A version of liberal hell played out in America today when Karl Rove (“the Architect”) joined forces formally with Rush Limbaugh, hosting the Rush Limbaugh Show while the eponymous thunderer took a rare day off from his self-appointed role as chieftain of the Rumbustious Right. Rush, Rove told us—in an introductory quip that set the conspicuously unsubtle tone for the three hours of talk that ensued—was off at an “emergency meeting of the Vast Right-Wing Conspiracy.” Rush, Rove also assured us, “will return” tomorrow. To which one might say, not a day too soon.
“Krush” (Karl-as-Rush) was the palest simulacrum of a Rush Limbaugh. Love him or loathe him, there can be no doubt that Rush is the master of a peculiarly American métier, that of partisan political talk-show host. His voice booms; his self-confidence is always in spate; his omniscience is a given; he is convinced of his own irrefutability; he is insurrectionary; he is a fomenter of passions; an uninhibited lover of his own vehemence. And he is gloriously, breathtakingly bombastic.
Listening to him riff on the radio, one was filled with retrospective alarm: Was this the mastermind in the Bush White House?
On his show on Friday, when Rush informed his listeners (his “ditto-heads”) that Rove would be subbing for him on Monday, he said, swaggeringly, that “the state-controlled media is just beside itself… because they know that this will be the most power Rove has had since he left the White House… in fact, it will be pretty much commensurate with the power that he had while he was in the White House.”
Now Rush is not a stupid man: far, far from it. What he was saying about “power” is, in fact, quite instructive: He was talking about the undeniable political power that he wields, the power, as it were, of a peerless community organizer—the community here being that of the disaffected, non-metropolitan American right, comprising not merely those who might be described as supporters of the Tea Party movement, but many others. In that sense, yes, Rush does wield power that is daunting, a power that is entirely of his own impressive steam.
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• Peter Beinart: The GOP's Revolt Against BushRove, by comparison, is a lightweight. What we learned today is that he does not have the voice for radio. By that I mean not just that his timbre is too thin, his tenor too brittle, but also that he has little oratorical or rhetorical structure, and no apparent ability to cast a spell over listeners. Reading his weekly column in The Wall Street Journal, one was already aware of the modesty of his mind. In fact, his column has done much to baffle many Americans: How on earth did this man become the dark genius of the liberal imagination? Listening to him riff on the radio, one was filled with retrospective alarm: Was this the mastermind in the Bush White House?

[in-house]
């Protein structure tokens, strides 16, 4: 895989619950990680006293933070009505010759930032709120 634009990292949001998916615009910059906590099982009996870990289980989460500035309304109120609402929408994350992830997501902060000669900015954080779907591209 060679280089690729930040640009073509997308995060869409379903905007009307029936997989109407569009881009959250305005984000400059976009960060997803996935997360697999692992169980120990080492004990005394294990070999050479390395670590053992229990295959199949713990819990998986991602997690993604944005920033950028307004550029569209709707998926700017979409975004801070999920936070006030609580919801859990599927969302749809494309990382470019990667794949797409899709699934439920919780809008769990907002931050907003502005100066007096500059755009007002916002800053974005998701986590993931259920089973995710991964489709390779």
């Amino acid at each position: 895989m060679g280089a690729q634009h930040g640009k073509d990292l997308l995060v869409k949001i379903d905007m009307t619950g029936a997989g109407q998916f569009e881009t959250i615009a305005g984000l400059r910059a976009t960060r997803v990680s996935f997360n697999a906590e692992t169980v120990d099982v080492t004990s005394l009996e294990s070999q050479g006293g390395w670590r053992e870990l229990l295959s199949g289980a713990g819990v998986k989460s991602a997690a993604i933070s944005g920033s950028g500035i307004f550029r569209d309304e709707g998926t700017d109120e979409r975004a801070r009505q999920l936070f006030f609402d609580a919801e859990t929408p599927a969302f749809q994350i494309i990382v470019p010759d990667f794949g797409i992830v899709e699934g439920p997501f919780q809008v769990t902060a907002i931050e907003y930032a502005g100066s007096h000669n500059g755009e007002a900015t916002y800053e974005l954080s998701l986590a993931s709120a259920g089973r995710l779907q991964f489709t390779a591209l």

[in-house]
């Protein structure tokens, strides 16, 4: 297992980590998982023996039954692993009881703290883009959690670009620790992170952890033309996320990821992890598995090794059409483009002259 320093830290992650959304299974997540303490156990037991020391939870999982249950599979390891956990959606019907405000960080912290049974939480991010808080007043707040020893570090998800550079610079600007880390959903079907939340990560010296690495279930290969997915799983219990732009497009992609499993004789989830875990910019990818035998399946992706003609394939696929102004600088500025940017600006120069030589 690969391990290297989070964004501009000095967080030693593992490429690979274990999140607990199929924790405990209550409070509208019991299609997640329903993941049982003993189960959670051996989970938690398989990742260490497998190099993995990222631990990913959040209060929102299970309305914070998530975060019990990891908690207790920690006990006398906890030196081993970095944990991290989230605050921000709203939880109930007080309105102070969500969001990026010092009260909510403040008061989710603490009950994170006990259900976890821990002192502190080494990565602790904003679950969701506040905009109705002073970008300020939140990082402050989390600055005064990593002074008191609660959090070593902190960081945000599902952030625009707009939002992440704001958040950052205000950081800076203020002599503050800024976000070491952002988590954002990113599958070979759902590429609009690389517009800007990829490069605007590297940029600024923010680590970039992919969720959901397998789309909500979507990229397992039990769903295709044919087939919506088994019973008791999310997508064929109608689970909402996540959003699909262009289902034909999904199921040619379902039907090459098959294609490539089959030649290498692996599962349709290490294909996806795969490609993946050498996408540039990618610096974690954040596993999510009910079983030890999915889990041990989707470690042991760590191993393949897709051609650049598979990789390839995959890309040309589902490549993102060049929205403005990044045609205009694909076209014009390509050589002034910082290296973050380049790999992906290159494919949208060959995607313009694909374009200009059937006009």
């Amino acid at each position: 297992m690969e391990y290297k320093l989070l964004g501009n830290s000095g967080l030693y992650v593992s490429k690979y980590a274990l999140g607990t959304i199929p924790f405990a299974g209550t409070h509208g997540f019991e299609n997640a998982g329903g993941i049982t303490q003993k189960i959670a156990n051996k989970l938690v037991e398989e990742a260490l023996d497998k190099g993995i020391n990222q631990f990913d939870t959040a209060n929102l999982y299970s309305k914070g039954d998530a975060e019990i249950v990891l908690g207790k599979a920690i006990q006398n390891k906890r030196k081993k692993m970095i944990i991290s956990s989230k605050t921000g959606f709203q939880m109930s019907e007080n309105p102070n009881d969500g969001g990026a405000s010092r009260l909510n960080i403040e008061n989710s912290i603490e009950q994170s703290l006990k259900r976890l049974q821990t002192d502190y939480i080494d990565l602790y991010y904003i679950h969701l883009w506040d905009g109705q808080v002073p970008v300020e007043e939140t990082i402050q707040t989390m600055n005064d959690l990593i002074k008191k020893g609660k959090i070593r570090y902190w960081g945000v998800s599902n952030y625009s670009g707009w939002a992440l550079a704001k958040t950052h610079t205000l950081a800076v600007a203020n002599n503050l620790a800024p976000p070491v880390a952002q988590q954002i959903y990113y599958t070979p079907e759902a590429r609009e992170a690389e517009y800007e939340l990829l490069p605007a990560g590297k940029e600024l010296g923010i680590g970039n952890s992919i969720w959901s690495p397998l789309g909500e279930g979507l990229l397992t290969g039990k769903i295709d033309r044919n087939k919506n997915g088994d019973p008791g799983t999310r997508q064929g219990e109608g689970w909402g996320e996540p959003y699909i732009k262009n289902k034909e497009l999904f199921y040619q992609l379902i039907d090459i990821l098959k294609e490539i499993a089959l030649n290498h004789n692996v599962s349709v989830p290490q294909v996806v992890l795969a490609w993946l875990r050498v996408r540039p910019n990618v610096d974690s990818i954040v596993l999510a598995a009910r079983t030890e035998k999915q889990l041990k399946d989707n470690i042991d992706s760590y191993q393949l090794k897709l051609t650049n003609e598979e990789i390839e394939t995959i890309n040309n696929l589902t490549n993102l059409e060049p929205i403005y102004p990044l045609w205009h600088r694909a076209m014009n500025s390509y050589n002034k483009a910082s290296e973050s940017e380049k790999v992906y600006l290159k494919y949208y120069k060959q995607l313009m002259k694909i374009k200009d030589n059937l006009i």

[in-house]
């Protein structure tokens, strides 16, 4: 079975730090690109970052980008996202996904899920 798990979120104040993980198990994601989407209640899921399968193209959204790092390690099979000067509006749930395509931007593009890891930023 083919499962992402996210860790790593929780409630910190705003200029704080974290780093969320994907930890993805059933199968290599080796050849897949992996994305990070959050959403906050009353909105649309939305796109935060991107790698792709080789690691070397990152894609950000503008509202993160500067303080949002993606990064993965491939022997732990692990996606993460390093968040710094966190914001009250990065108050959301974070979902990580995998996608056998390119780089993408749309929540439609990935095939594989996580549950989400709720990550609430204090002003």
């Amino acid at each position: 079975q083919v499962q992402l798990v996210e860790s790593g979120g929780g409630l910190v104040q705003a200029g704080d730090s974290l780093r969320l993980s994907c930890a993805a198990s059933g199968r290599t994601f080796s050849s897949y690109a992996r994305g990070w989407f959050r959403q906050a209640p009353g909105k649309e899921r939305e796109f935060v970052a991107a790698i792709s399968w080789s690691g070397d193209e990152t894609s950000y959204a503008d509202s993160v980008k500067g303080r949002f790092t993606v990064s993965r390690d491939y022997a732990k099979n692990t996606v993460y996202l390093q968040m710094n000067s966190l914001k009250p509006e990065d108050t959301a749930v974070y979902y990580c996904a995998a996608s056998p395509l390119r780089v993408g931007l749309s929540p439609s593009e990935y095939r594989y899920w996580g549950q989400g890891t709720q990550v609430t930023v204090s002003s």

Whatever one’s position on Michelle Obama’s vacation in Spain—a vacation which, by many accounts, has cost the taxpayer a significant sum—one could not but cringe when Rove asked, “Why didn’t she vacation inside the United States, the Estados Unidos, rather than Española?” or when he described Berkeley, where he’d been recently, as “Moscow-on-the-Pacific-Coast.” (Memo to Rove: The Berlin Wall has been torn down. Putin’s Moscow is a brothel of authoritarian capitalism, not a communist bastion.)
Three hours of Rove, I should admit, ground me down—so much so that, by the start of the second hour, I began to dread the end of the commercial breaks. I wish I could ask Rove to stick to his day job, but since that consists of writing a trite and predictable weekly column (a rare dud on the Journal’s otherwise indispensable editorial page), I fear I can’t even say that.
Tunku Varadarajan is a national affairs correspondent and writer at large for The Daily Beast. He is also the Virginia Hobbs Carpenter Fellow in Journalism at Stanford's Hoover Institution and a professor at NYU's Stern Business School. He is a former assistant managing editor at The Wall Street Journal. (Follow him on Twitter here.)